Scientists » Computer Scientists » ALAN TURING
|Full name||: Alan Turing|
|Alias||: Alan Turing|
|Address||: Maida Vale|
|Animals||: The Rat|
|Father||: Julius Mathison Turing|
|Mother||: Ethel Sara Stoney|
|Siblings||: John Turing|
|Education||: 1938-06 - Princeton University 1934 - King's College Cambridge Sherborne School Institute for Advanced Study St. Michael's School|
|Activists||: Computer Scientists , Mathematicians|
Computers would probably have been non-existent if it wasn't for famous British mathematician, Alan Turing. Having been a child prodigy, he went on to pursue his PhD from the 'Princeton University'. Soon, he became an important member of a group of code-breakers in the 'Government Code and Cypher School' ('GC&CS') in Bletchley Park. He was given the daunting task of deciphering the ever-changing German codes sent through the ingenious machine, 'Enigma'. Alan proved the almost impossible task, possible with his 'bombe' device, which used a technique called 'Banburismus'. Eventually this mathematician and his team of code-breakers were successful in defeating the 'Enigma'. However, two code-breakers from his team were found out to be Soviet spies, and thus the work was declared highly confidential. For a long time, no records of Turing's work were available, and the 'Official Secrets Act' prohibited him from talking about his work to anyone. His homosexuality caused him to be convicted, though the British government has apologized posthumously in recent times. His works and life has recently been popularized by the ‘Academy Award’ winning movie, ‘The Imitation Game’, released in 2014. Read on and explore the life and works of this brilliant mathematician and code-breaker.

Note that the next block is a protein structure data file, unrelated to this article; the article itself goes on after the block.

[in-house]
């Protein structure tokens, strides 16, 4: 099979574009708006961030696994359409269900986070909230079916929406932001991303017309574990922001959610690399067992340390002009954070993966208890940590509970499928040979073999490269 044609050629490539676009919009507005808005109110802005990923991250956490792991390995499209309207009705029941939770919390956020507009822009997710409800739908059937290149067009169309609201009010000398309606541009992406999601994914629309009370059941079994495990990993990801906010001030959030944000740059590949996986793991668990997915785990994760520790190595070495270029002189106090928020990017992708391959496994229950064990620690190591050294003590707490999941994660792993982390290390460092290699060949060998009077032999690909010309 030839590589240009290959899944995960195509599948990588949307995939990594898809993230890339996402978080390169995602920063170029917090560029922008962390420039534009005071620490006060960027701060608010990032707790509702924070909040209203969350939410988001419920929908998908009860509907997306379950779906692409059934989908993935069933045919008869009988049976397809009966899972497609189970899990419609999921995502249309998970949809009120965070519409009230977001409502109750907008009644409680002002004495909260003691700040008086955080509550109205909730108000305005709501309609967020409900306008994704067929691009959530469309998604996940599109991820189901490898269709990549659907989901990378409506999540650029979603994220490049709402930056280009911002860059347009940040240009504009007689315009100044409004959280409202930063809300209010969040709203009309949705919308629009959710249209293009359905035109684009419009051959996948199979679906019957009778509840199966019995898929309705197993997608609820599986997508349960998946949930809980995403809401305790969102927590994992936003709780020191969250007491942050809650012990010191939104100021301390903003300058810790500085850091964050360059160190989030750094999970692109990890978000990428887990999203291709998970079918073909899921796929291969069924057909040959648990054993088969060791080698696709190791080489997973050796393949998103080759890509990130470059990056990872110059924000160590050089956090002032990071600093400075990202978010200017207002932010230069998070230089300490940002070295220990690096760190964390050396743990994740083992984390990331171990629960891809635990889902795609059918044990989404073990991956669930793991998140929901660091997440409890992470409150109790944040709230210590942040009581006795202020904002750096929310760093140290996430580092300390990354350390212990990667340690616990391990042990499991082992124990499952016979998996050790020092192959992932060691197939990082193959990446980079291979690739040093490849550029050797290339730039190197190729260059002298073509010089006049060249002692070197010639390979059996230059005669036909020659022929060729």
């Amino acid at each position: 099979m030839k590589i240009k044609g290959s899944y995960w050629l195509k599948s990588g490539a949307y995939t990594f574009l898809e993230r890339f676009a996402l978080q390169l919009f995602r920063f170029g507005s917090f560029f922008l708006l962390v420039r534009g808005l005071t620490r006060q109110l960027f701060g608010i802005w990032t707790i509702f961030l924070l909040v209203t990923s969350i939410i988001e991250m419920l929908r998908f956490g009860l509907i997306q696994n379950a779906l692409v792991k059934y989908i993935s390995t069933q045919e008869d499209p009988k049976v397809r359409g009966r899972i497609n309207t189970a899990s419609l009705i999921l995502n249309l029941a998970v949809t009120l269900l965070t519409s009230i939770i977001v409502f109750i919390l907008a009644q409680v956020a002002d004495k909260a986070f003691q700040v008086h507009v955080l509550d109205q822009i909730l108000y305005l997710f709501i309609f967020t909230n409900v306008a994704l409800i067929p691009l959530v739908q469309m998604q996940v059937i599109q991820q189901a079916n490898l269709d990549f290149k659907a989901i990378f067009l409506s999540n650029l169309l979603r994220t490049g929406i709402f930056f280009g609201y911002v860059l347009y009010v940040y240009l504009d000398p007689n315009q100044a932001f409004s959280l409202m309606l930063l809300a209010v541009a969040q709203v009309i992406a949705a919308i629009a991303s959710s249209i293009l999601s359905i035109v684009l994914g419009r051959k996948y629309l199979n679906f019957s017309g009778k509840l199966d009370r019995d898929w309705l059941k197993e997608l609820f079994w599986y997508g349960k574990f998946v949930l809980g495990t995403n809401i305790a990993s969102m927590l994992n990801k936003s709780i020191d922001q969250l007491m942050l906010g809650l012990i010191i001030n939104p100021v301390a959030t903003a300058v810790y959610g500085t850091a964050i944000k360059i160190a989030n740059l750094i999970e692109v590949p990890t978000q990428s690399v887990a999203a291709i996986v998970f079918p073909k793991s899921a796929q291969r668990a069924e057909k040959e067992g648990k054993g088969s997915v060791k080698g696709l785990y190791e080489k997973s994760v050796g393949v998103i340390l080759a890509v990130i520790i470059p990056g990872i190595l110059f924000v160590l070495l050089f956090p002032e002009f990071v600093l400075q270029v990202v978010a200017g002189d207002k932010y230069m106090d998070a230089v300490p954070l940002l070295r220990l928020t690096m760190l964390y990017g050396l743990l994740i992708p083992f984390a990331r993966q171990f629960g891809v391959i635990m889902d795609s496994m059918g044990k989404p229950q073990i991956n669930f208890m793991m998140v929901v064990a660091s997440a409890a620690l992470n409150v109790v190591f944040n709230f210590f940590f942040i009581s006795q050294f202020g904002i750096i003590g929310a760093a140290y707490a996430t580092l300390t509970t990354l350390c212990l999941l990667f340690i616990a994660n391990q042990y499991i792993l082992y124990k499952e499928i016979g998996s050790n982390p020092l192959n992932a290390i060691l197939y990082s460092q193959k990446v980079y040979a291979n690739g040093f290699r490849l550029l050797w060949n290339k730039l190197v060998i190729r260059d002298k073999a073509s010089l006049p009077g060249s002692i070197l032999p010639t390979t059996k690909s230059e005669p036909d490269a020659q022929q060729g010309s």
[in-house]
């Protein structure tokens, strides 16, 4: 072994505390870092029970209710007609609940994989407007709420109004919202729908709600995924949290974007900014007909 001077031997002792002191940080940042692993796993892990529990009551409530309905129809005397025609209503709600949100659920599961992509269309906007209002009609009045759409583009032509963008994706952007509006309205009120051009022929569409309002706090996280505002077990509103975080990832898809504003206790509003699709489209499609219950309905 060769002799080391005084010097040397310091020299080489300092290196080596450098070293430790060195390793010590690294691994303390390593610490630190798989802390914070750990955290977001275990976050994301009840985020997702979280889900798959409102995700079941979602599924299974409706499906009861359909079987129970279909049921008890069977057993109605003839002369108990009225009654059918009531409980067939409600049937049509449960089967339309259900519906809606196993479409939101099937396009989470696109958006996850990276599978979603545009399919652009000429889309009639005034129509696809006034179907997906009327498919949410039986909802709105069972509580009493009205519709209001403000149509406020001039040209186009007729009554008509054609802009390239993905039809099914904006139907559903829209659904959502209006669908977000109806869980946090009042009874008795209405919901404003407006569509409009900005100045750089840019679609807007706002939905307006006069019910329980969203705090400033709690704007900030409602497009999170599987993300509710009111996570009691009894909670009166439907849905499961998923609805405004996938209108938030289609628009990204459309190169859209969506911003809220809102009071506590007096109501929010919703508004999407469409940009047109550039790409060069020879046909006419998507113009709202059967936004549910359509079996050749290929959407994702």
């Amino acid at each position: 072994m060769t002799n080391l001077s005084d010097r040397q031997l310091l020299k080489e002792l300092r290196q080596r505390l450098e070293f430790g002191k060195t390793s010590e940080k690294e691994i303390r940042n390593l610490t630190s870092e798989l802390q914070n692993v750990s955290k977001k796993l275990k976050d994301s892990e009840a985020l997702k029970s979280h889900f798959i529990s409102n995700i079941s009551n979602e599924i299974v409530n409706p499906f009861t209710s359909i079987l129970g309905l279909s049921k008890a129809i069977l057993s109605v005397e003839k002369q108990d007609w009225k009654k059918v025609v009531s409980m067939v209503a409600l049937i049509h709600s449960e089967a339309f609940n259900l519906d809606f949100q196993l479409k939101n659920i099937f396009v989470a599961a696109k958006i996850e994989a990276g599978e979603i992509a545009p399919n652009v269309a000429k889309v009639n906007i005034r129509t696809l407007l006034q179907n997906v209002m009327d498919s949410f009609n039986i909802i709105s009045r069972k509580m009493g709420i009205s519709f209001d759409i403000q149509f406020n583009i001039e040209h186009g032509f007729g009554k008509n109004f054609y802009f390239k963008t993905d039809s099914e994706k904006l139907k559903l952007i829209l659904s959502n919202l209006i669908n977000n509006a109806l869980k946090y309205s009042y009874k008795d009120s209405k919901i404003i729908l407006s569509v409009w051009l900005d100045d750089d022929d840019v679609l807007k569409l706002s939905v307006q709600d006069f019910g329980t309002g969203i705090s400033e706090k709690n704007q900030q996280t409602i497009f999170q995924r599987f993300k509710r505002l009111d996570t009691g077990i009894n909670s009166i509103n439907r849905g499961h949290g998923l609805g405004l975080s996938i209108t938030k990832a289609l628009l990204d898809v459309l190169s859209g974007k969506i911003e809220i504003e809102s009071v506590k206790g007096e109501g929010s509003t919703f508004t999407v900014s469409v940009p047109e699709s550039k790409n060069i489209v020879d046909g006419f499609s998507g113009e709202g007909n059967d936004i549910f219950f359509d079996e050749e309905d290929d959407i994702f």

In September 1938, Turing took up a part-time job at the 'Government Code and Cypher School' ('GC&CS'), an organization that specialized in breaking war codes. The 'GC&CS' was located at Bletchley Park during the World War II, and it was here that Alan was accompanied by fellow code-breaker Dilly Knox.
The young mathematician was appointed to break the codes sent by German officials, during World War II, through the radio machine, 'Enigma'. In 1939, the 'Polish Cipher Bureau' had shared with the 'GC&CS', their method of trying to break the codes.
Knox and Alan tried to develop the complex Polish techniques into a simpler and more workable method. The indicators referred to by the Polish were not too reliable, since they could be altered at any point of time by the Germans. Turing thus tried using decoding methods, and developed a device known as the 'bombe'.
In December, 1939, he developed a decrypting technique using statistical analysis, and called it the 'Banburismus'. The 'Banburismus' had the potential to decipher the 'Enigma' codes, which were more complex than those used by other warring countries.
The first bombe began functioning in Bletchley Park, on March 18, 1940, and it was built to electrically arrive at logical conclusions about what the Enigma indicators meant.
By the following year, Turing and his colleagues, Hugh Alexander, Gordon Welchman, and Stuart Milner-Barry, were getting agitated with their slow progress. They needed more people and funding, and sought out Prime Minister Winston Churchill for help. Churchill obliged to the urgency shown, and soon there were over 200 ‘bombes’ in place.
In 1942, the brilliant mathematician went to the United States to study the methods of breaking the 'Naval Enigma' codes being employed by logicians at the 'Computing Machine Laboratory', in Dayton, Ohio.
The same year, he invented the 'Turingery' method to combat and decipher coded messages being sent by Germans through their newly built 'Geheimschreiber' typing machine. The device, based on the new technique, built by Alan, was given the name 'Tunny' at Bletchley Park.